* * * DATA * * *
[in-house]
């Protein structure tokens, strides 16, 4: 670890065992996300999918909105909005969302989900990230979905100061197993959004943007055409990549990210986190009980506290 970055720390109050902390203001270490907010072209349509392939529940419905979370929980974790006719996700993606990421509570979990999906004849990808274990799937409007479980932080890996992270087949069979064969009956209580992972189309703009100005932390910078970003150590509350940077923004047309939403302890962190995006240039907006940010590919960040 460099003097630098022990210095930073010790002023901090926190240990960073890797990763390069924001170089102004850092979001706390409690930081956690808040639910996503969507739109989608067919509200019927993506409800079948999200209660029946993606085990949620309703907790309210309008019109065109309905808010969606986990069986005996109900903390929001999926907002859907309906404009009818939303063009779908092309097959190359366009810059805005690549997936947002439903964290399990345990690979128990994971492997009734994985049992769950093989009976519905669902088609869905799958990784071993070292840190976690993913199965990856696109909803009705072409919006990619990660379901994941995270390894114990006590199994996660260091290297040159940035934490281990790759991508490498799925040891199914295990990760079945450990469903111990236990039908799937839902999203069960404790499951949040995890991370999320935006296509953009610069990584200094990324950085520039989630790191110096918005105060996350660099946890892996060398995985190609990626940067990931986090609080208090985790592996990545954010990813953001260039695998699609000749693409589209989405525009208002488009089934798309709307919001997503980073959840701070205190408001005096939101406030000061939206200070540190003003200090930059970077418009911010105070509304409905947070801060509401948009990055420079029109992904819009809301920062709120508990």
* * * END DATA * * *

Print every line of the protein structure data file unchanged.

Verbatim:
[in-house]
């Protein structure tokens, strides 16, 4: 670890065992996300999918909105909005969302989900990230979905100061197993959004943007055409990549990210986190009980506290 970055720390109050902390203001270490907010072209349509392939529940419905979370929980974790006719996700993606990421509570979990999906004849990808274990799937409007479980932080890996992270087949069979064969009956209580992972189309703009100005932390910078970003150590509350940077923004047309939403302890962190995006240039907006940010590919960040 460099003097630098022990210095930073010790002023901090926190240990960073890797990763390069924001170089102004850092979001706390409690930081956690808040639910996503969507739109989608067919509200019927993506409800079948999200209660029946993606085990949620309703907790309210309008019109065109309905808010969606986990069986005996109900903390929001999926907002859907309906404009009818939303063009779908092309097959190359366009810059805005690549997936947002439903964290399990345990690979128990994971492997009734994985049992769950093989009976519905669902088609869905799958990784071993070292840190976690993913199965990856696109909803009705072409919006990619990660379901994941995270390894114990006590199994996660260091290297040159940035934490281990790759991508490498799925040891199914295990990760079945450990469903111990236990039908799937839902999203069960404790499951949040995890991370999320935006296509953009610069990584200094990324950085520039989630790191110096918005105060996350660099946890892996060398995985190609990626940067990931986090609080208090985790592996990545954010990813953001260039695998699609000749693409589209989405525009208002488009089934798309709307919001997503980073959840701070205190408001005096939101406030000061939206200070540190003003200090930059970077418009911010105070509304409905947070801060509401948009990055420079029109992904819009809301920062709120508990």